Also, consider any special school supplies that you are going to require parents to buy, such as composition books for interactive notebooks. You will have students that won’t be able to afford them so you might want to have a few on hand for those students.
Then write down what you will need in the way of office supplies in order to be able to get your job done. Pens, a stapler, highlighters, pencil sharpener, a hole punch, a binder or two, file folders, post it notes, etc.
Once you have all of the essentials on the list, then you can make a wish list. That’s the fun part and you never know you may be able to afford a few of those items or find another way to get them. However, when you are out shopping in the store or online remember the essentials come first.
Tip #3 Ask for it.
Tip #3 is to talk to the school bookkeeper, the department chair, or another contact person at the school and ask if there is any money available to purchase supplies. I’ve seen different schools handle this different ways. Some schools have a set amount for each teacher to spend on supplies either from their central warehouse or one of the big office supply stores. Other schools do it by department and everyone submits a list to their department chairs. Some schools maintain a supply closet with basic items and teachers just need to submit a request to the office staff. Find out what your school’s procedures are and then ask for what you need.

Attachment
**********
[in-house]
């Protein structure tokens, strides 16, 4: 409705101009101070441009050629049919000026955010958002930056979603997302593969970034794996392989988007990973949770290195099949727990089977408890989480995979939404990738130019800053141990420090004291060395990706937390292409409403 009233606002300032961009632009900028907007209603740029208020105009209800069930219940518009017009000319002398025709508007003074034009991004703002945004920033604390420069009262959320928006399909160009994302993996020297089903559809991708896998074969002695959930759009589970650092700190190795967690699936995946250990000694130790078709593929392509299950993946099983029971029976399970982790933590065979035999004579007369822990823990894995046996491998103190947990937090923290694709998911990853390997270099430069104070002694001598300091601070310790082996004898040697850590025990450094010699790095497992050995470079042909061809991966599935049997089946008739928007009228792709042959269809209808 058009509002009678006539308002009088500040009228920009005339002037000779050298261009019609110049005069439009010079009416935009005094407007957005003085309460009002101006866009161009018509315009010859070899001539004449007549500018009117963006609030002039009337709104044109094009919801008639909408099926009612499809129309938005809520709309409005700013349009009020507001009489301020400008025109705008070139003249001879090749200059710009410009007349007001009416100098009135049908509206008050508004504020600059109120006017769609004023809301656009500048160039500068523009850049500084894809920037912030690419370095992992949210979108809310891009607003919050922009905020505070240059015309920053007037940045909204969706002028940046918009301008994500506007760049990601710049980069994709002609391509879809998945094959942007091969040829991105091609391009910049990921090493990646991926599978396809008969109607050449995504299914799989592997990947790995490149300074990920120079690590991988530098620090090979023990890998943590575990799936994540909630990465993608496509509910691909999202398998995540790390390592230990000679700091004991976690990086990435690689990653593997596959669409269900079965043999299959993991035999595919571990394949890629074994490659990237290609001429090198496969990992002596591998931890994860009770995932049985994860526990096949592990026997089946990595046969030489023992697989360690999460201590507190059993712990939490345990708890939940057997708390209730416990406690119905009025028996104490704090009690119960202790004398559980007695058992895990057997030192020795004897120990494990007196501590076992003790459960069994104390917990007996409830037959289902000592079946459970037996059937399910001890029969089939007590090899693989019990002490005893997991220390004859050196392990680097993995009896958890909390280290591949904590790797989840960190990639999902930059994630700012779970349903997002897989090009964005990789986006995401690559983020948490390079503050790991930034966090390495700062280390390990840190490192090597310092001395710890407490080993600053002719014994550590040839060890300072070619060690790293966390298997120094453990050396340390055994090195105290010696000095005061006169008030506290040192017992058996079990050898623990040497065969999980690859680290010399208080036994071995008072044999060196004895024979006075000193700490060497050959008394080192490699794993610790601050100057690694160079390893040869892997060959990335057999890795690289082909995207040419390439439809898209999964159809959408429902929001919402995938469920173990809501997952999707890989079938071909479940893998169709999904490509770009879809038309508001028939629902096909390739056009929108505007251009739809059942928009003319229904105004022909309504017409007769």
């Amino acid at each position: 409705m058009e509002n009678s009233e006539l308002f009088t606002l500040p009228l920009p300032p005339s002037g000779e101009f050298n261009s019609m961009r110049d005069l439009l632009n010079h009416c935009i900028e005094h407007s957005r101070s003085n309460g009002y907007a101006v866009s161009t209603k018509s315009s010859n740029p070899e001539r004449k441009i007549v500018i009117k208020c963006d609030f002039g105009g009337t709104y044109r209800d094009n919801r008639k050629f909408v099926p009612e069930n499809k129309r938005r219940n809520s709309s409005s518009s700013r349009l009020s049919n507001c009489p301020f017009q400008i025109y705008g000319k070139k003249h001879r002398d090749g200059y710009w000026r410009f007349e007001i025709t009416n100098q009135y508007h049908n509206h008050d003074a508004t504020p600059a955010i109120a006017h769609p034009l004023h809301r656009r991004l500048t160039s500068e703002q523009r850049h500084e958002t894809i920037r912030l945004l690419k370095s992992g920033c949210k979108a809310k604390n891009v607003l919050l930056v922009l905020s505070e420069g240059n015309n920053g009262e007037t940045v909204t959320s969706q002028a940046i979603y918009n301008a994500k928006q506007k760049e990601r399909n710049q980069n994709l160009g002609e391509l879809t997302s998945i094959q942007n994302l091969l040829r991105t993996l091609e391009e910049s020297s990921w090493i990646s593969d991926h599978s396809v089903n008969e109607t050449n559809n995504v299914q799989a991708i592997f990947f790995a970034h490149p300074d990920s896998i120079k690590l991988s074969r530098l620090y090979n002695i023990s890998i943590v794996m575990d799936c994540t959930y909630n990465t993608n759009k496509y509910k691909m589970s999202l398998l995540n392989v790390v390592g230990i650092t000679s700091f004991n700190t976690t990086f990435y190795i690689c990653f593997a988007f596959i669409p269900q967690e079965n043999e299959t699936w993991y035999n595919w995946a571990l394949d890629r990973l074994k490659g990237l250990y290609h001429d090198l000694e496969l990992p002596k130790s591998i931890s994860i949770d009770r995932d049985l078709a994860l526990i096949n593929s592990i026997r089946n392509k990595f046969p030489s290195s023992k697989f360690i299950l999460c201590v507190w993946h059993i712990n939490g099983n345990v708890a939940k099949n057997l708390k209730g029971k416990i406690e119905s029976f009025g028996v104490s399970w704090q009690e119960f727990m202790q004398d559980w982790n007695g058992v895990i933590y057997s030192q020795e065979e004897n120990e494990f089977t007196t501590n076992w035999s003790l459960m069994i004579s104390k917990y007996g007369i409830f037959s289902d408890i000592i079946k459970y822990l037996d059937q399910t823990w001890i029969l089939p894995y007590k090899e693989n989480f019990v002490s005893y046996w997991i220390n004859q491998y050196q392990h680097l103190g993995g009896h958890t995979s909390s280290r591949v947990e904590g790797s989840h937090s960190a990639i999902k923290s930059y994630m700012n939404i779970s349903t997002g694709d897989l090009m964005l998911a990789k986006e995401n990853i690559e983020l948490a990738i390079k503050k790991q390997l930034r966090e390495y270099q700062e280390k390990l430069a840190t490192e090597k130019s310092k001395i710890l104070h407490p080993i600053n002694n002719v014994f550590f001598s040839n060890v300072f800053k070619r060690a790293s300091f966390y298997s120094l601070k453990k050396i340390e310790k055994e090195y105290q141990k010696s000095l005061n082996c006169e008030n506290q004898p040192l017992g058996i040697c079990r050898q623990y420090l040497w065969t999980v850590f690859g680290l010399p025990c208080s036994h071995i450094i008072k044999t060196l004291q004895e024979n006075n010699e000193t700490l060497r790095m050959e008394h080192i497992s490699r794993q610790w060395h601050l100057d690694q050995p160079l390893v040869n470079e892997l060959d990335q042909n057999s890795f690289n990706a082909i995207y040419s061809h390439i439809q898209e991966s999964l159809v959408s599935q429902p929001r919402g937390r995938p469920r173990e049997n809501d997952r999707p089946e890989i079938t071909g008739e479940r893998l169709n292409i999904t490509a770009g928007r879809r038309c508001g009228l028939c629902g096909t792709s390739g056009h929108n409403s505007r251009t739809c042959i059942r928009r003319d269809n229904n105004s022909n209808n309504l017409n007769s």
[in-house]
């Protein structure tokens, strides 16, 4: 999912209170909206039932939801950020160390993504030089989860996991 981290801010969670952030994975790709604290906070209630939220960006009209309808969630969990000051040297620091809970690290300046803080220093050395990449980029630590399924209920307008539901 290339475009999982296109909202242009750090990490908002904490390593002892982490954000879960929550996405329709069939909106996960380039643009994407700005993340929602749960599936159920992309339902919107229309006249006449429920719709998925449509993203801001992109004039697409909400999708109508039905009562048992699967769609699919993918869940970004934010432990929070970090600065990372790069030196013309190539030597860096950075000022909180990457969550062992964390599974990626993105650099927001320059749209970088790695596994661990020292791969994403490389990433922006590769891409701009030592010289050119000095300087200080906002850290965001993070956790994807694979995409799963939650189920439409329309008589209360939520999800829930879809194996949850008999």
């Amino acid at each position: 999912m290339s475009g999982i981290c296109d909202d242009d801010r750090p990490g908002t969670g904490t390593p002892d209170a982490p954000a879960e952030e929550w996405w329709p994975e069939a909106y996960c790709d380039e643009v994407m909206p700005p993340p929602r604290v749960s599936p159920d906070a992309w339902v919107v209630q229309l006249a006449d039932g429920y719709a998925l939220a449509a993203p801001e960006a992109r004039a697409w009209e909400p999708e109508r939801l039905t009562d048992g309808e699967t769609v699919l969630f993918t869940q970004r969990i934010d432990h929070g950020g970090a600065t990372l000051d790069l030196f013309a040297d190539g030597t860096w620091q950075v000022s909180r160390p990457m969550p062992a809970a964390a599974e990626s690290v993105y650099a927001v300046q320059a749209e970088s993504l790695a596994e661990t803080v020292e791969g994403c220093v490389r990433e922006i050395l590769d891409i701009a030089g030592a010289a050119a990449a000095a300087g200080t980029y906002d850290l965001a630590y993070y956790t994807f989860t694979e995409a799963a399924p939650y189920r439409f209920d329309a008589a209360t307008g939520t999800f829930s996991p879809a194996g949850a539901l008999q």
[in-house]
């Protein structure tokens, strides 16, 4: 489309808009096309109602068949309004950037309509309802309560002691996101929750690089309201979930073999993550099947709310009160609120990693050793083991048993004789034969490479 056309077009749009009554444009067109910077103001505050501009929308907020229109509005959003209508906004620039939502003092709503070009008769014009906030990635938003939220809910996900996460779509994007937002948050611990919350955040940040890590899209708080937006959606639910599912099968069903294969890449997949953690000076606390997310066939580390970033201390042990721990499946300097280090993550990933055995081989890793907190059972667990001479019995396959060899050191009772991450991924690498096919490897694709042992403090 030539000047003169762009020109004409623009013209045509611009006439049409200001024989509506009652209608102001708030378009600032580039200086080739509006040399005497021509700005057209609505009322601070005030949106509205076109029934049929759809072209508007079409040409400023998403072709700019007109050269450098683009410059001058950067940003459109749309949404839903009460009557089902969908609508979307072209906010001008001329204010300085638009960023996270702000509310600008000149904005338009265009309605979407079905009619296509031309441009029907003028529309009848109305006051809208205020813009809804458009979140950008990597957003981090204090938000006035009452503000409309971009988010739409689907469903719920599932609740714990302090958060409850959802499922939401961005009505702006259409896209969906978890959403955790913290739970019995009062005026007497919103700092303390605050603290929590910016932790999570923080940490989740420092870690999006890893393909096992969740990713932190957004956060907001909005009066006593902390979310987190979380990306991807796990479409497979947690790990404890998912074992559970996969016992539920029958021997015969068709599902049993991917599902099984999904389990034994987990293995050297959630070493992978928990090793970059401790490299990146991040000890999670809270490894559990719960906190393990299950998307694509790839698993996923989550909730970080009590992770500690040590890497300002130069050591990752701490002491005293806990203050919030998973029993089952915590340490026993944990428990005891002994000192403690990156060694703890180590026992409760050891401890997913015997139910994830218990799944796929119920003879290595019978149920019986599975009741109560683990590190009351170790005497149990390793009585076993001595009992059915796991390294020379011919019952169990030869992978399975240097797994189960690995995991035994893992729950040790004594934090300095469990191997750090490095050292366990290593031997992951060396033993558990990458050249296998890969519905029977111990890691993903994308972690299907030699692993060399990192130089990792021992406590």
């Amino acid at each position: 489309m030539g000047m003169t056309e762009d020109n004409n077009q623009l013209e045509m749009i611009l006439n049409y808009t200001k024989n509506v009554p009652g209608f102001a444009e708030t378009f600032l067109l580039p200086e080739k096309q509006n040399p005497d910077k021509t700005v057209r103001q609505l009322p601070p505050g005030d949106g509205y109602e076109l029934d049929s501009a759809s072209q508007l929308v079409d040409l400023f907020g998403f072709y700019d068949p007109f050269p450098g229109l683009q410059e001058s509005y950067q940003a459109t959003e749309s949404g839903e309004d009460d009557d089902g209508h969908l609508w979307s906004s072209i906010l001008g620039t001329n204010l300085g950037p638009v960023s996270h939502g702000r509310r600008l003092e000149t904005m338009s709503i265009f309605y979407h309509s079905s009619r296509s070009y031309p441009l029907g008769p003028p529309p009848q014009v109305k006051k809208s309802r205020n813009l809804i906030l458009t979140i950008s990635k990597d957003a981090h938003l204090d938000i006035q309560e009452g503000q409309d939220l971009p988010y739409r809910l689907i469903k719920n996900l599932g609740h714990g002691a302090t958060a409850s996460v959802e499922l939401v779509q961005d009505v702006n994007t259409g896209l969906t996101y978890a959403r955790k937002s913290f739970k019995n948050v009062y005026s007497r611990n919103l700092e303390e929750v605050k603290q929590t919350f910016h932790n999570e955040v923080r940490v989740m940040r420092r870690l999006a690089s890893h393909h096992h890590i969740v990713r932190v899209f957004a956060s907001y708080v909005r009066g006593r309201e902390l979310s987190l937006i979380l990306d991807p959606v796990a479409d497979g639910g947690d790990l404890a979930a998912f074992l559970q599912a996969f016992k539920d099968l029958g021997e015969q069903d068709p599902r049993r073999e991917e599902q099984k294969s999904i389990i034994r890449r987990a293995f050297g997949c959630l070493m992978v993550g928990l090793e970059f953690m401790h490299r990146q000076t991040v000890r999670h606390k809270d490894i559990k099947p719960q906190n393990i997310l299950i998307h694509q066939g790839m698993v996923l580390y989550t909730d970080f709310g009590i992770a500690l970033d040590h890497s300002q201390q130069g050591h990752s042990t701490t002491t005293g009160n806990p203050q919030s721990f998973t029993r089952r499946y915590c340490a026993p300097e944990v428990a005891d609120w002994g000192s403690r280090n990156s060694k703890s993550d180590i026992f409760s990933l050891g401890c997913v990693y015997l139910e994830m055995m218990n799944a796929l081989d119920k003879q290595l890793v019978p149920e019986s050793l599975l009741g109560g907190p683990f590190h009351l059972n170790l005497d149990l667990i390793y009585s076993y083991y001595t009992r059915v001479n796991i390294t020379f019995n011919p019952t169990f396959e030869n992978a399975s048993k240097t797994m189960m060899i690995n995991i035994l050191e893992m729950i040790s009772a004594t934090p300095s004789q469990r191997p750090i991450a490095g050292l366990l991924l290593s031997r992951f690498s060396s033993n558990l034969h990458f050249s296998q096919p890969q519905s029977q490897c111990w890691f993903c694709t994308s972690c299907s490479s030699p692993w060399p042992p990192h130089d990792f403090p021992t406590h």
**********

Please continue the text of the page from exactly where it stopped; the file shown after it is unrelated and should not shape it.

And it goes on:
If there is money available to spend through the school make sure you use it first. Don’t wait to use it either. One year, the district I was working in froze everyone’s money midway through the year and funneled it off to take care of a shortfall in another department. The teachers who hadn’t spent their supply money yet lost it for that year. This definitely didn’t do anything for morale that year.
Tip #4 Use what is already there.
If you are moving into a new school or classroom, there may be supplies left from the previous occupant. Check it out before you hit the stores or the computer. Also, look in the teacher’s lounge for that table where all the teachers put stuff they don’t want any more. Retiring teachers or transferring teachers like to give everything away.
Get to know your school’s custodial staff. Before you buy a book shelf, talk to the custodian. If he/she doesn’t have it they can probably get it for you from another school or the district warehouse. The same goes for kidney tables, rectangular tables, and any other sort of furniture needs you might have. They usually even have a supply of whiteboard cleaner so that you don’t have to buy your own. And nowadays the same goes for hand sanitizer and wipes.
Talk to the librarian/media specialist. Many times they have whole back rooms with interesting finds like class sets of novels, mini whiteboards, games, puzzles, etc. In the library at my school, there is a whole rack of bulletin board paper in various colors so why pay money for fabric when I get the paper for free?